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Price Range: $139,999-$229,000
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S360 News & Events
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January 15th, 2010

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By Bob Shallit
It's called "Good," but business hasn't been quite that for a West Sac complex hailed as a model of eco-conscious housing. The partially completed project at Fourth and B streets recently was sold by developer Levi Benkert for an undisclosed price.
Due to falling real estate values, Benkert also has closed his trailblazing company, LJ Urban. "We had a good long run ... but things are over now," he writes in his company blog. LJ Urban, he adds, has "no book value and no future as a property development company."
Benkert pens his blog from Ethiopia, where he and his family have been living while doing another kind of good: helping orphaned kids.
The West Sac project's new owner is real estate entrepreneur Ray Sahadeo, who's been snapping up distressed properties throughout the region. Sahadeo, head of S360 Development, tells us he'll immediately finish three partly built homes at the Good site, which has five completed houses. "We'll have to get a feel for the market," he says, before starting construction on 27 additional homes planned on the site. Ultimately, he says, the project "will do well because of the "buzz" it's generated among those interested in sustainable building practices. "There's nothing else like this in West Sacramento, or even Sacramento," Sahadeo says.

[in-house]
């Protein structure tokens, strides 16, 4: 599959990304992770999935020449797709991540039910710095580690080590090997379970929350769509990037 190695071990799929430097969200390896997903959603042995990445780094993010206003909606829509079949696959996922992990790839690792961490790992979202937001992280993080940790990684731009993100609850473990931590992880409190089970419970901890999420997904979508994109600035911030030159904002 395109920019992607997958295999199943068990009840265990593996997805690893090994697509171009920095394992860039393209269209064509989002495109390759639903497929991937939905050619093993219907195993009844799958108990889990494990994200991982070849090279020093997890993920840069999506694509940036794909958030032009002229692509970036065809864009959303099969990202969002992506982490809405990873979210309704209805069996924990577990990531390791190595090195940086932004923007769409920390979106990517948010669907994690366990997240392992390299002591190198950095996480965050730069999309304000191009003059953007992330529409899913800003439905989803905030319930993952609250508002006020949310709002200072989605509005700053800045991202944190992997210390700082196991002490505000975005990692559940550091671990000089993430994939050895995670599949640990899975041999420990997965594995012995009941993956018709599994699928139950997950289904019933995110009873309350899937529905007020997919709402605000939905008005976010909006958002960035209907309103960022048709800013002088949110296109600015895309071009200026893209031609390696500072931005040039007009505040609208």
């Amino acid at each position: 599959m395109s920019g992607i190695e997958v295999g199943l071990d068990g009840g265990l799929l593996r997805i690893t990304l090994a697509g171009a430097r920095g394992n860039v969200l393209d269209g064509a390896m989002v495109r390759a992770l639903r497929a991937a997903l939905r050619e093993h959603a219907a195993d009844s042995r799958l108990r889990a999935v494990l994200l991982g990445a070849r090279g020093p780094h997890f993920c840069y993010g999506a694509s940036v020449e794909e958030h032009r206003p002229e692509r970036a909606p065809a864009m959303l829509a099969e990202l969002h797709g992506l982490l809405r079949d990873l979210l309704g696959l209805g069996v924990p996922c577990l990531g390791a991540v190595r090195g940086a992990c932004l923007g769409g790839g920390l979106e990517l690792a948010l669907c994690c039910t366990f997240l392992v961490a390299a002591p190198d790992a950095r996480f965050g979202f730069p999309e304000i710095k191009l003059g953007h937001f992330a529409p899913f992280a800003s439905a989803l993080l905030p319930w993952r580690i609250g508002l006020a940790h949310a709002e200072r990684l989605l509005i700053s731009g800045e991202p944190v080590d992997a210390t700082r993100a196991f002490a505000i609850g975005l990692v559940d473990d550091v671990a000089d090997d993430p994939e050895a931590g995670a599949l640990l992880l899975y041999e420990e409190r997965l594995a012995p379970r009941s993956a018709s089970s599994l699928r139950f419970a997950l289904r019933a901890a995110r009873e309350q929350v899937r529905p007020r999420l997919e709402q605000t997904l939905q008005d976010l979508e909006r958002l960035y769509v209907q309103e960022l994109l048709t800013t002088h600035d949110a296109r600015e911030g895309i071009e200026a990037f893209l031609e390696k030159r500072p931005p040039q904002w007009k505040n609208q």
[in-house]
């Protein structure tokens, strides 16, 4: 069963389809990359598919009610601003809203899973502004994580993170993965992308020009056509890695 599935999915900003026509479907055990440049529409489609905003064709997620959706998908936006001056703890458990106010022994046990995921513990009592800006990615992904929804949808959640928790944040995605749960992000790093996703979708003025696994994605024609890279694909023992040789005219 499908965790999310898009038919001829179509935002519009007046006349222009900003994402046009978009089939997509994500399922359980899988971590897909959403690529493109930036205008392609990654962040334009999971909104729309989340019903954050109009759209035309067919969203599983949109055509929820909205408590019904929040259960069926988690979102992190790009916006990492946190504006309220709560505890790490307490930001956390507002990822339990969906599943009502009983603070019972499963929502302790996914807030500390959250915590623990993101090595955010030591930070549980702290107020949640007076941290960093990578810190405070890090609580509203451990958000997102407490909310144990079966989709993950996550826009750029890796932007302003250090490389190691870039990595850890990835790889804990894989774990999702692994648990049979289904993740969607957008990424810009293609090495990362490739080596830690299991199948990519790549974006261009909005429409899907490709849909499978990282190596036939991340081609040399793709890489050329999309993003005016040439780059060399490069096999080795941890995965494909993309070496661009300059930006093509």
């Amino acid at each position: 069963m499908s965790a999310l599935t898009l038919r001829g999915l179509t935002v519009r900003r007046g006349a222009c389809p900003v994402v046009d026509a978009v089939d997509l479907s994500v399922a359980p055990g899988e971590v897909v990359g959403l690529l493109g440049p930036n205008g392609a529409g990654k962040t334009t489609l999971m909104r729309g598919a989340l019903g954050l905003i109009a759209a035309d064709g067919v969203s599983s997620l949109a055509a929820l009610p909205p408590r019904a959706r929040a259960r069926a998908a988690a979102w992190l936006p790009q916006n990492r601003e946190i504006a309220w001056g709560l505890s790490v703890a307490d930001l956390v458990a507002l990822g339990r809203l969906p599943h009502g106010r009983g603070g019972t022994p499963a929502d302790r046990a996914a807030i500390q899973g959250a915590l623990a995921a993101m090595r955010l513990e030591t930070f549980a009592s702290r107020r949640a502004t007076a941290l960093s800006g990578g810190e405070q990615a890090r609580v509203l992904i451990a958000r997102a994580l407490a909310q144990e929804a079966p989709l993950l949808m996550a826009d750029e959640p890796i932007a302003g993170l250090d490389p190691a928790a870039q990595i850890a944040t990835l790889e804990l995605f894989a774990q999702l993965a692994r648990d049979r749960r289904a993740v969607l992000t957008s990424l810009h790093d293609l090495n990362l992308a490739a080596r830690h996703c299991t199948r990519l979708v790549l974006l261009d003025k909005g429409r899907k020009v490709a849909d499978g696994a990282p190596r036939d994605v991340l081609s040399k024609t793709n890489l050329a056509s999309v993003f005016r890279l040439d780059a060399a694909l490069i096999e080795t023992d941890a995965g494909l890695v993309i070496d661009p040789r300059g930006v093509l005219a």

Among the project's eco-friendly features: tankless water heaters, solar panels and insulation made from recycled newspapers. Its construction even utilized the wood from trees cleared on the site. The completed units "use about 40 percent of the energy of standard homes," says Brandon Weber, who handled sales for LJ Urban and now is working with S360. Weber says the Good project always had lots of interest from potential homebuyers. But after real estate values began to plummet, getting construction loans became impossible. That's when "everything just got upside down," he says.
Deck the halls
A touch of vintage business is coming to downtown's Citizen Hotel hallways: old photos of Sacramento companies that once had office space in the historic 14-story building before its recent conversion to a boutique hotel. The idea began when the Owen-Dunn Insurance Co. celebrated its 60th anniversary in August. The firm's execs, recalling
the company's start in the former Cal Western Life building at 10th and J streets, contacted the hotel's managers. Plans were made to place a black-and-white photo of the insurance company's founders on the seventh floor, where the firm was originally located. Citizen officials are now contacting other companies that were tenants in the 1925 Beaux Arts building and offering to memorialize them in similar fashion. "It's an invitation to be part of what's going on at the hotel," says Citizen developer Kipp Blewett. "And if that generates
some business, that's great, too."
Still going nuts
Our shameless promotion of a proposed Sacramento almond blossom festival has generated more debate over the correct way to pronounce California's best-selling nut.
Is it all-monds or am-monds?
The real answer, according to tons of readers: They're called all-monds while still on the tree. Am-monds after harvesting
equipment has arrived and shaken the "l" out of them.